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Losar Festival: All You Need To Know About Tibetan New Year

Posted by Ethan N. on February 13, 2023.

Losar (Tibetan: ལོ་གསར་) also known as Tibetan New Year, is a festival in Tibetan Buddhism. The holiday is celebrated on various dates depending on location such as Tibet, Bhutan, Nepal, and India. It usually corresponds to a date in February or March due to the differences between the Tibetan and Gregorian calendar. This year Tibetan New Year will be celebrated on Feb 21, 2023. 

1. Tibetan new year history

Historically, Tibetans were mostly nomads who lived on the Qinghai-Tibetan Plateau with a unique way of farming that immersed their religion. They celebrated by dancing and singing when their crops had a bumper harvest. As time passed by, they began to take the time when highland barley gets ripe as the beginning of a New Year.

The term ‘Losar’ means New year in the Tibetan language. ‘Lo’ means year and ‘Sar’ means new. It begins on the day of a new moon that marks the first day of the first month on the Tibetan calendar. This is called Gyalpo Losar in Tibetan which means “King’s New Year”.


Tibetan customs and rituals for commemorating the new year are deeply rooted in Buddhist ideas and beliefs. Historians also say that the celebrations of Losar in Tibet can be dated back to a period before Buddhism came into existence.

Pre-Buddhist Losar involved people igniting incense sticks to dedicate to the local Gods and spirits. Their belief was the happiness of the Gods and spirits would ensure the well-being of the people during the Tibetan New Year.

2. What do you need to prepare before the Tibetan New Year?

In the last two of the old year called Gutor, Tibetans start to prepare for the new year. On the first day of Gutor, people have to clean the house. Especially, the kitchen is considered the most important part of the house where the family prepares and cooks food.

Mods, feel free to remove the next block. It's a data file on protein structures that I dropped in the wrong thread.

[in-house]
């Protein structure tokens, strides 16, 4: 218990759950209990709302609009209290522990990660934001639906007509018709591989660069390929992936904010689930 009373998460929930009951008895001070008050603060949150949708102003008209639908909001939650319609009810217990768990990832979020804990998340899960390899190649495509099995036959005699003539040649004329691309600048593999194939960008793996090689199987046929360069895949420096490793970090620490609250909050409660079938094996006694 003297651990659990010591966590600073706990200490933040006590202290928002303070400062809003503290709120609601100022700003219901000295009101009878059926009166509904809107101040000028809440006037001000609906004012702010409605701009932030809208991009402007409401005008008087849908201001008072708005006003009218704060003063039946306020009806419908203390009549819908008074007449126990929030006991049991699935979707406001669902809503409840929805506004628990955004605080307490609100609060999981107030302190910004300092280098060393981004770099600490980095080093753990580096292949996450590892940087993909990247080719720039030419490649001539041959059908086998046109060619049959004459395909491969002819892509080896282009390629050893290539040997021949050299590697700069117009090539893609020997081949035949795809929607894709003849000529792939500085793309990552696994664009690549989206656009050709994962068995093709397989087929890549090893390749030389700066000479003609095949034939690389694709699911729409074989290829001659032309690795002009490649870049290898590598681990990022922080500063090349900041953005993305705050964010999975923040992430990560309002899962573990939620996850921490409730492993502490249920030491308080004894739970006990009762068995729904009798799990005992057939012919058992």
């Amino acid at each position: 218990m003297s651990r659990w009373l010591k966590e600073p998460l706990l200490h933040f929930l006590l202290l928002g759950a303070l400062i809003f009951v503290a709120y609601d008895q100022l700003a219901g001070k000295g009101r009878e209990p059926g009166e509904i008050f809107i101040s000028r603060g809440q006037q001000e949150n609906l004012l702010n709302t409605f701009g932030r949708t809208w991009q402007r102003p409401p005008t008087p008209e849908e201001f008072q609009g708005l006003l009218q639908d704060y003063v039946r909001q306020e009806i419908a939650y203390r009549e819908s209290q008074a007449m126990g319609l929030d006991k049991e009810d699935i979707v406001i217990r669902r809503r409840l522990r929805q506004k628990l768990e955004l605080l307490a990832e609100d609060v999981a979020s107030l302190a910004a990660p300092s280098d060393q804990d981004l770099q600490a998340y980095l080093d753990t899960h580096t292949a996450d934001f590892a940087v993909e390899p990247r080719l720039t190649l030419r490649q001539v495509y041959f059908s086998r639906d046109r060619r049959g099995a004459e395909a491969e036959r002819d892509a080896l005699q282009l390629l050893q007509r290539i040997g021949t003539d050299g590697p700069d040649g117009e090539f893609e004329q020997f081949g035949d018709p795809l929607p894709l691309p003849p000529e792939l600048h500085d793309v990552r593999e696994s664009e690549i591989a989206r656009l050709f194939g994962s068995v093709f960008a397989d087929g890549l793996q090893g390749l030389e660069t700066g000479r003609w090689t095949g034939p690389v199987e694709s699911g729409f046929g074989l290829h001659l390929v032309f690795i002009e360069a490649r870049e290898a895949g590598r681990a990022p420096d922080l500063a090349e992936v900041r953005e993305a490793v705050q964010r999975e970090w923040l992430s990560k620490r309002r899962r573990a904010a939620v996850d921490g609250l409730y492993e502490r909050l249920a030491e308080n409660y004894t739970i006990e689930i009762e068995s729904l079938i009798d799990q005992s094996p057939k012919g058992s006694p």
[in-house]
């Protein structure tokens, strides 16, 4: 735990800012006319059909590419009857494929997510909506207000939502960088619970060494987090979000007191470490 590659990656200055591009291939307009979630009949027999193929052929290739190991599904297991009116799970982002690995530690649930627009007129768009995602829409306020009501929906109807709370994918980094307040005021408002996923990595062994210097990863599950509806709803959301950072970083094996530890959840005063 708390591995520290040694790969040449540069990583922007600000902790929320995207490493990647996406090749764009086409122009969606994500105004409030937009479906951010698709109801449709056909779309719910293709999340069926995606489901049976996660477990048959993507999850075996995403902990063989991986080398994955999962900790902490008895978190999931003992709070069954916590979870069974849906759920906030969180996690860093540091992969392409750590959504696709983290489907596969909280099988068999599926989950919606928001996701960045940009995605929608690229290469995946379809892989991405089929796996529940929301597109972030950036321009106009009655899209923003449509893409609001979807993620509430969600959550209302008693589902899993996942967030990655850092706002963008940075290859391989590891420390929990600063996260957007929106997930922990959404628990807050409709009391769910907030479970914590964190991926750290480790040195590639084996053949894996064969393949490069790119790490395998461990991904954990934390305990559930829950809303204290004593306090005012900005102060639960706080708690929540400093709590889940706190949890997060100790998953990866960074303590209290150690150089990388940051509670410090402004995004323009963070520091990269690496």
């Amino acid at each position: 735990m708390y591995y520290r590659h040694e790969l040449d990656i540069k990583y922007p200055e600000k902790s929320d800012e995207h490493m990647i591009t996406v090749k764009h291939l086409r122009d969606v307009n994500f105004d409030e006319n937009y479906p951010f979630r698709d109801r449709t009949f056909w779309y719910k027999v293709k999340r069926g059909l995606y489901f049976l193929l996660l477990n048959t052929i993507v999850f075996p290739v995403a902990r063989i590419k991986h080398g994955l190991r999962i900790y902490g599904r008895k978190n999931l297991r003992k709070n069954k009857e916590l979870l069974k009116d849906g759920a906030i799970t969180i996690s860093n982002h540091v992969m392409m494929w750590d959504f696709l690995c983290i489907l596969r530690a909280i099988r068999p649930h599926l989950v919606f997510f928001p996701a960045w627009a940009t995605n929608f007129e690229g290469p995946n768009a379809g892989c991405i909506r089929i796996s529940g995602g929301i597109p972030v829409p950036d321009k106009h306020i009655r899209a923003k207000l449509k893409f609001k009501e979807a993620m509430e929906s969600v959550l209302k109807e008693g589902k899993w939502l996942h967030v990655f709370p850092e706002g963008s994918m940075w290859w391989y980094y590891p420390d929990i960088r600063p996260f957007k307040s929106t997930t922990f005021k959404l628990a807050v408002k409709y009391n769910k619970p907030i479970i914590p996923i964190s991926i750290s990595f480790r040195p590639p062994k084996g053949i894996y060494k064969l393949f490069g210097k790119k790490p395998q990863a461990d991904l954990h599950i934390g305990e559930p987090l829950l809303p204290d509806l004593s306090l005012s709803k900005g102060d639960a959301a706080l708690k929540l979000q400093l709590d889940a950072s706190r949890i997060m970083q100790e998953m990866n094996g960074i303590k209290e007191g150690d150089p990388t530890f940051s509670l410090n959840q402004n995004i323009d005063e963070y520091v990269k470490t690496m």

The hostess will cook some special New Year dishes. One of the dishes is a soup served with small dumplings called Guthuk. The soup is made from meat, rice, sweet potatoes, wheat, Yak cheese, peas, green peppers, vermicelli, and radishes.

Furthermore, Tibetans added numerous ingredients such as chilies, salt, wool, rice, and coal to the dough balls. Each ingredient found in the dough ball will present one’s character, lightheartedly.

For example,  if a person finds chilies in his dough, that means he is talkative. If white-colored ingredients such as salt or rice are hidden in the dough, it is believed to be a good sign. If someone finds coal in his dough, it has the same meaning as finding coal in the Christmas stocking; it means that one has a “black heart”.

At night, Tibetans will use torches made of straw, Tsampa, and firecrackers to get rid of evil spirits which are lurking around. Later, they will burn at the crossroad as a way to completely dispel ghosts.


On the second day of Gutor, religious ceremonies will be performed. Tibetans visit the monastery to worship and donate money and gifts to the monks. It’s also time to clean and prepare for the approaching New Year.

The housewives will go to the market and buy ingredients to make traditional food for the New Year. The windows of the house will be replaced with a new “fragrant curtain”. Additionally, goat head, Qamar, green barley shoots, kasai (fried dough ball), and other dried fruits will be placed before the shrine inside the house.

3. Tibetan new year activities